• (E2) When the user drags the seek bar, we update audio.currentTime accordingly.
  • (E3) Update the seek bar as the track plays.
  • (E2 & E3) Take note of the aSeeking flag here. Basically, we don’t want (E3) to update while the user is manually dragging the bar.

 

 

STEP 7) VOLUME

player.js
// (F) VOLUME
aVolIco.addEventListener("click", () => {
  audio.volume = audio.volume==0 ? 1 : 0 ;
  aVolume.value = audio.volume;
  aVolIco.innerHTML = (aVolume.value==0 ? "volume_mute" : "volume_up");
});
aVolume.addEventListener("change", () => {
  audio.volume = aVolume.value;
  aVolIco.innerHTML = (aVolume.value==0 ? "volume_mute" : "volume_up");
});

Don’t think this needs any explanation…

 

STEP 8) ENABLE/DISABLE ALL CONTROLS

player.js
// (G) ENABLE/DISABLE CONTROLS
audio.addEventListener("canplay", () => {
  aPlay.disabled = false;
  aVolume.disabled = false;
  aSeek.disabled = false;
});
audio.addEventListener("waiting", () => {
  aPlay.disabled = true;
  aVolume.disabled = true;
  aSeek.disabled = true;
});

Enable all controls when the player can play, and disable all controls while the player is still loading. We can use canplaythrough to prevent “halfway breaks”, but the initial loading will take longer.

 

DOWNLOAD & NOTES

Here is the download link to the example code, so you don’t have to copy-paste everything.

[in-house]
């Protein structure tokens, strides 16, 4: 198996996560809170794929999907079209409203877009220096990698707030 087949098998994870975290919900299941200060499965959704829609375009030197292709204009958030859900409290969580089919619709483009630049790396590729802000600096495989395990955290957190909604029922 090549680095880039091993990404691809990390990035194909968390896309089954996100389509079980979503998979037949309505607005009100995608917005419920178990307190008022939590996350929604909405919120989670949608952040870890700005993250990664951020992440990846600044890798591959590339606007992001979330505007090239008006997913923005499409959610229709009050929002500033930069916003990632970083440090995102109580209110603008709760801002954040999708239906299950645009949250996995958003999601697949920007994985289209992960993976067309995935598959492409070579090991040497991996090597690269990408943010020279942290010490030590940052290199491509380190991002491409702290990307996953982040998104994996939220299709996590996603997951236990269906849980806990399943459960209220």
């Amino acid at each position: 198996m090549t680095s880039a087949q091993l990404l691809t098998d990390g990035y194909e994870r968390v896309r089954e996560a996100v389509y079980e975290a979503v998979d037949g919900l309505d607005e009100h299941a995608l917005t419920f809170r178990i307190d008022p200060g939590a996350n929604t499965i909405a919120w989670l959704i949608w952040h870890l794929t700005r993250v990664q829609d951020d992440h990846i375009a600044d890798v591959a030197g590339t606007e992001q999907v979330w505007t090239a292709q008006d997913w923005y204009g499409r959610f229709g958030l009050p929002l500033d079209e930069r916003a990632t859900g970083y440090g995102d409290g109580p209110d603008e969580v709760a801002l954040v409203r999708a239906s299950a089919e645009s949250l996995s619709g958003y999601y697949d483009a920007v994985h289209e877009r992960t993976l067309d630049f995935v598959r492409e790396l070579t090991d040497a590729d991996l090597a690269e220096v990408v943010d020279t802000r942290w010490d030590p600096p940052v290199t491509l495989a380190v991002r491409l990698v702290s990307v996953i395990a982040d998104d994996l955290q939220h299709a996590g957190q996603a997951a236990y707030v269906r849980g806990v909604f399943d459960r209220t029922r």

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EXAMPLE CODE DOWNLOAD

Click here to download. I have released it under the MIT license, so feel free to build on top of it or use it in your own project.

 

EXTRA BITS & LINKS

That’s all for the tutorial, and here is a small section on some extras and links that may be useful to you.

 

BACK/NEXT BUTTONS

I don’t see these buttons as “necessary”, since there is already a playlist. But if you want to add them, here’s a simple Javascript snippet:

function backnext (n) {
  if (n) { audNow++; } else { audNow--; }
  if (audNow >= playlist.length) { audNow = 0; }
  if (audNow < 0) { audNow = playlist.length - 1; }
  audPlay(audNow);
}

 

MULTIPLE INSTANCES

It is a design issue and also a technical one.

  • Is it really necessary to have multiple playlist players on a single page?
  • A single playlist is easier to manage than multiple playlists.
  • How do you deal with multiple instances playing at the same time? Allow all of them to play together? Does this make sense?
  • Or track all the instances, and allow only one to play at a time? Isn’t this the same as a single instance?
  • Is playing multiple audio on the same page a good idea for mobile devices and slow connections?
  • How are you going to squeeze multiple players onto small screens? Good idea?
  • Wouldn’t a “single player with multiple playlists” be a better idea?

So yep, feel free to challenge yourself if you really need “multiple instances”.

 

COMPATIBILITY CHECKS

This audio player will obviously not work with ancient browsers. But it should work well across all “Grade A” modern browsers.

 

LINKS & REFERENCES

 

THE END

Thank you for reading, and we have come to the end. I hope that it has helped you to better understand, and if you want to share anything with this guide, please feel free to comment below. Good luck and happy coding!

13 thoughts on “Custom Audio Player With Playlist (Step-By-Step Example)”

  1. I like the sound of the player, thank you! Unfortunately, it does not work on mobile devices, at least on iPhone IOS 17.2.1. Any thoughts on how to fix this?

    1. Sorry, I don’t have any Apple devices to confirm or troubleshoot. “Not working” can be anything – Unsupported audio format, security, network issues, or Apple’s famous “we don’t follow international standards”.